The points from this race gave the factory enough to claim the 1953 Manufacturers’ Championship ahead of Jaguar. Just one more raceremained in the 1953 World Championship and Maglioli won again in 0320AM at the Circuit of Guadeloupe in December.
Ferrari built 26 375MMs in total. Nearly all 375MM bodywork, in both spider and berlinetta form, was built by Vignale and Pinin Farina, with one coupé by Ghia. Some were pure competition cars while a few were made for Ferrari’s wealthier clientele and were luxuriously upholstered. Some even had bumpers! The cars built for King Leopold of Belgium, Ingrid Bergman and Roberto Rossellini were especially eye-catching.
Our feature car, after its racing season in 1953 was over, was sold in 1954 to Luigi Chinetti Motors in New York and imported into the United States. It was initially purchased by Walter Luftman of Rye, New York. Luftman kept 0320AM for barely a year before selling it in late 1955 to Mark and Louise Schellenberg of Denver, Colorado (Mark Schellenberg has owned many significant cars, including the prototype 250GT Tour de France berlinetta). Sometime later, after a minor road accident, the nose was modified by Charlie Lyon of Denver, who also returned the rear window to the original style first created by Pinin Farina.
In 1958, 0320AM was brokered by Dick Merritt to William Boulder of Colorado and then went on to William de Creeft of California. Some time after 1964 it changed hands yet again, selling to a Mr Gene Curtis. Then, in 1974, 0320AM was restored by Steve Griswold of Berkeley, California, and sold two years later to another great enthusiast, Bob Sutherland of Denver. In August 1976, 0320AM competed at the Monterey Historic Races and was displayed at the Pebble Beach Concours, winning its class. Bob Sutherland showed 0320AM several times over the next 17 years, also racing the car at Watkins Glen, Elkhart Lake, and in the 1989 Mille Miglia. After being sold on in March 1993, 0320AM was soon restored again by Wayne Obry and then sold in 1999 to British enthusiast Sir Anthony Bamford, who showed it on 4 June 2000 at the Louis Vuitton Concours d’Elegance, winning the Best of Show and the TAG Heuer ‘Cheating the Wind’ trophy.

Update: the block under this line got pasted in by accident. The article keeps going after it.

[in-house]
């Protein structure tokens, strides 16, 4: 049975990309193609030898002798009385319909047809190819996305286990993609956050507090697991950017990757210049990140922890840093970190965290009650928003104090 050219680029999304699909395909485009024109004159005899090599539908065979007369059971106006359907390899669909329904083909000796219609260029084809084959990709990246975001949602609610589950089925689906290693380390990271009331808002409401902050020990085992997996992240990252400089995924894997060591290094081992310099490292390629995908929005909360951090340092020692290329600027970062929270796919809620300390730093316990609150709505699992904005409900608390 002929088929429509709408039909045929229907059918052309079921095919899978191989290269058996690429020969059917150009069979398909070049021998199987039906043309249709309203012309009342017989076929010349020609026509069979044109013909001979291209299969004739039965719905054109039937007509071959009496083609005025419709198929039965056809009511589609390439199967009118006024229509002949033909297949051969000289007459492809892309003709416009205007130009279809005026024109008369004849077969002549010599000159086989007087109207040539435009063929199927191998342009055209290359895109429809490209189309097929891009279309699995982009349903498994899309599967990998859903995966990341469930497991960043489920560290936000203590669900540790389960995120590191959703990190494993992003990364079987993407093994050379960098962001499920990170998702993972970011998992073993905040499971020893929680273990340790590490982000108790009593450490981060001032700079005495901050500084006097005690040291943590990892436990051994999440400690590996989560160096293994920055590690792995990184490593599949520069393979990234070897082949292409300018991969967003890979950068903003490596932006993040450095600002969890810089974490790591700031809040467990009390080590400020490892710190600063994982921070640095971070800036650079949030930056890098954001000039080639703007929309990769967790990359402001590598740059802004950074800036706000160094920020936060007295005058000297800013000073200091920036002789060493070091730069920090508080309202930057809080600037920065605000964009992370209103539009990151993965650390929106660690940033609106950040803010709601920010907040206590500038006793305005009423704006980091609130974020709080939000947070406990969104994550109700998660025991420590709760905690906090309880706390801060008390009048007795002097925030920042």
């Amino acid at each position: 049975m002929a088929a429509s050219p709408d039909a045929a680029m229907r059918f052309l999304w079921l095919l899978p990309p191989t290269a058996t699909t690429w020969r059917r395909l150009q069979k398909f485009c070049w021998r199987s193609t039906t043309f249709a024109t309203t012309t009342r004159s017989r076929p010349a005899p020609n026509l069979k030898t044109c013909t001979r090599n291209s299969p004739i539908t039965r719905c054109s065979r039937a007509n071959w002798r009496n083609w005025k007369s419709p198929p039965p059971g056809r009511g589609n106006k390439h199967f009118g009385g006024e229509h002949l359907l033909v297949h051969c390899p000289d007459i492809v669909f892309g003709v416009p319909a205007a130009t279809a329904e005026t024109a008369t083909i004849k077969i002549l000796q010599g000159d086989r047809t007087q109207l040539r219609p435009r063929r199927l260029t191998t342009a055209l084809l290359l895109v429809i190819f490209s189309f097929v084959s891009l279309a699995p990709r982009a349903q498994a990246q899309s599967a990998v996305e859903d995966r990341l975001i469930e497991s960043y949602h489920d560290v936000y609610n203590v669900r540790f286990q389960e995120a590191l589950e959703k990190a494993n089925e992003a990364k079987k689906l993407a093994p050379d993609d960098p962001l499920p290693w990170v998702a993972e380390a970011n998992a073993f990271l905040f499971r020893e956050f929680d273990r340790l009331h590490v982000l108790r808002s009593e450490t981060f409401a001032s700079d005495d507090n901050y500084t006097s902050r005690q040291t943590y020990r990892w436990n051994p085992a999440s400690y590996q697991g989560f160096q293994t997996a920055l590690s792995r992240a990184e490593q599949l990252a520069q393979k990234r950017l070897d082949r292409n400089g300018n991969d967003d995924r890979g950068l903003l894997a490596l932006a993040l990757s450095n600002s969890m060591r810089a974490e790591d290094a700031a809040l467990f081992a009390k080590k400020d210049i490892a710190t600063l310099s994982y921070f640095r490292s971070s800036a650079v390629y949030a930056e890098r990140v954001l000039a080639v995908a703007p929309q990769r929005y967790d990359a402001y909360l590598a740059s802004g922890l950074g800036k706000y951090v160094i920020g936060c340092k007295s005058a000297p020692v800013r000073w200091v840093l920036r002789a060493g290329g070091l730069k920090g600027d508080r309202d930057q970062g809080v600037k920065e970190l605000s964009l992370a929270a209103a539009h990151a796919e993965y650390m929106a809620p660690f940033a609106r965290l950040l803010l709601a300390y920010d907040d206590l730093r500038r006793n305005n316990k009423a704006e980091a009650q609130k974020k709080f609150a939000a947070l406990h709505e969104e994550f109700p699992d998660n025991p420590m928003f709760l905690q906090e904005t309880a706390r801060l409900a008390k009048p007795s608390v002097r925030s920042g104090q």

Sir Anthony sold 0320AM in July 2006 to the present owner, Paul Vestey. Staying in England, the car was further restored in August 2006, when Shapecraft Ltd enlarged the rear wheelarch fairings and reshaped the nose to its original style with non-covered headlights, so it looked as it did at Le Mans in 1953.